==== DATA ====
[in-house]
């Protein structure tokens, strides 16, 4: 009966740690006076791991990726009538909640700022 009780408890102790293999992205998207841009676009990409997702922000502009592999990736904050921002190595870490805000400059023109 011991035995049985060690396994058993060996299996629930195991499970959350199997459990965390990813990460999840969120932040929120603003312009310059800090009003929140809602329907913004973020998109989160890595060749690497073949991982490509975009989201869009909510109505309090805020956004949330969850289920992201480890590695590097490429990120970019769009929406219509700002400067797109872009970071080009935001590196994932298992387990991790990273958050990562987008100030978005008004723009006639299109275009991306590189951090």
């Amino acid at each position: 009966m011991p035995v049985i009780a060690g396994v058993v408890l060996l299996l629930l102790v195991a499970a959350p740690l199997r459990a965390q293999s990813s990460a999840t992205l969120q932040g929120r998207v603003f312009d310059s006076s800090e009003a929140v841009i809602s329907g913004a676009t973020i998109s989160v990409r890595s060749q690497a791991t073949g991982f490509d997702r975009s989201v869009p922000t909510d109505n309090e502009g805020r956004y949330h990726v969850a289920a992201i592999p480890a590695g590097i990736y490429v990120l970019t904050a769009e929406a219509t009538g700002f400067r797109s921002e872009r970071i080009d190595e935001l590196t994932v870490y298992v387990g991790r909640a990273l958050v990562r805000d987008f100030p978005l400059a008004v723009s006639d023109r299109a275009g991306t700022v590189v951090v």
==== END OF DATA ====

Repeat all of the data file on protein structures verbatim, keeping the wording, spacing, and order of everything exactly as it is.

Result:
[in-house]
């Protein structure tokens, strides 16, 4: 009966740690006076791991990726009538909640700022 009780408890102790293999992205998207841009676009990409997702922000502009592999990736904050921002190595870490805000400059023109 011991035995049985060690396994058993060996299996629930195991499970959350199997459990965390990813990460999840969120932040929120603003312009310059800090009003929140809602329907913004973020998109989160890595060749690497073949991982490509975009989201869009909510109505309090805020956004949330969850289920992201480890590695590097490429990120970019769009929406219509700002400067797109872009970071080009935001590196994932298992387990991790990273958050990562987008100030978005008004723009006639299109275009991306590189951090």
């Amino acid at each position: 009966m011991p035995v049985i009780a060690g396994v058993v408890l060996l299996l629930l102790v195991a499970a959350p740690l199997r459990a965390q293999s990813s990460a999840t992205l969120q932040g929120r998207v603003f312009d310059s006076s800090e009003a929140v841009i809602s329907g913004a676009t973020i998109s989160v990409r890595s060749q690497a791991t073949g991982f490509d997702r975009s989201v869009p922000t909510d109505n309090e502009g805020r956004y949330h990726v969850a289920a992201i592999p480890a590695g590097i990736y490429v990120l970019t904050a769009e929406a219509t009538g700002f400067r797109s921002e872009r970071i080009d190595e935001l590196t994932v870490y298992v387990g991790r909640a990273l958050v990562r805000d987008f100030p978005l400059a008004v723009s006639d023109r299109a275009g991306t700022v590189v951090v």